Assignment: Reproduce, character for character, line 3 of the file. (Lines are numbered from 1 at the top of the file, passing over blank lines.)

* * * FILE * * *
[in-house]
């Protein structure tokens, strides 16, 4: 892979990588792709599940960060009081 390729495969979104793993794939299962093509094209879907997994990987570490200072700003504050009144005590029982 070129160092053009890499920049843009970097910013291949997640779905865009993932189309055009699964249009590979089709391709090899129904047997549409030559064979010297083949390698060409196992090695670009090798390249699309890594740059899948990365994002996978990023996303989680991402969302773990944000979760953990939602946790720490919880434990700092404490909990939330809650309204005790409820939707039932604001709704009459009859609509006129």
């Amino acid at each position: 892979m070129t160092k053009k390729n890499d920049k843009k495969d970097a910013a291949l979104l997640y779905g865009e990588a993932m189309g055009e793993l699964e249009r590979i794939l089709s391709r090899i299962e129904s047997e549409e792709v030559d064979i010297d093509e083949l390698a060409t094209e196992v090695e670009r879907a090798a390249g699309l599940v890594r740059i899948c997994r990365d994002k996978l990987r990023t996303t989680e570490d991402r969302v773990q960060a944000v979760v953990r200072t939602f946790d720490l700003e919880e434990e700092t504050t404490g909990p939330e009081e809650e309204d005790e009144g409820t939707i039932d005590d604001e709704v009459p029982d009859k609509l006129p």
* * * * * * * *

């Amino acid at each position: 892979m070129t160092k053009k390729n890499d920049k843009k495969d970097a910013a291949l979104l997640y779905g865009e990588a993932m189309g055009e793993l699964e249009r590979i794939l089709s391709r090899i299962e129904s047997e549409e792709v030559d064979i010297d093509e083949l390698a060409t094209e196992v090695e670009r879907a090798a390249g699309l599940v890594r740059i899948c997994r990365d994002k996978l990987r990023t996303t989680e570490d991402r969302v773990q960060a944000v979760v953990r200072t939602f946790d720490l700003e919880e434990e700092t504050t404490g909990p939330e009081e809650e309204d005790e009144g409820t939707i039932d005590d604001e709704v009459p029982d009859k609509l006129p």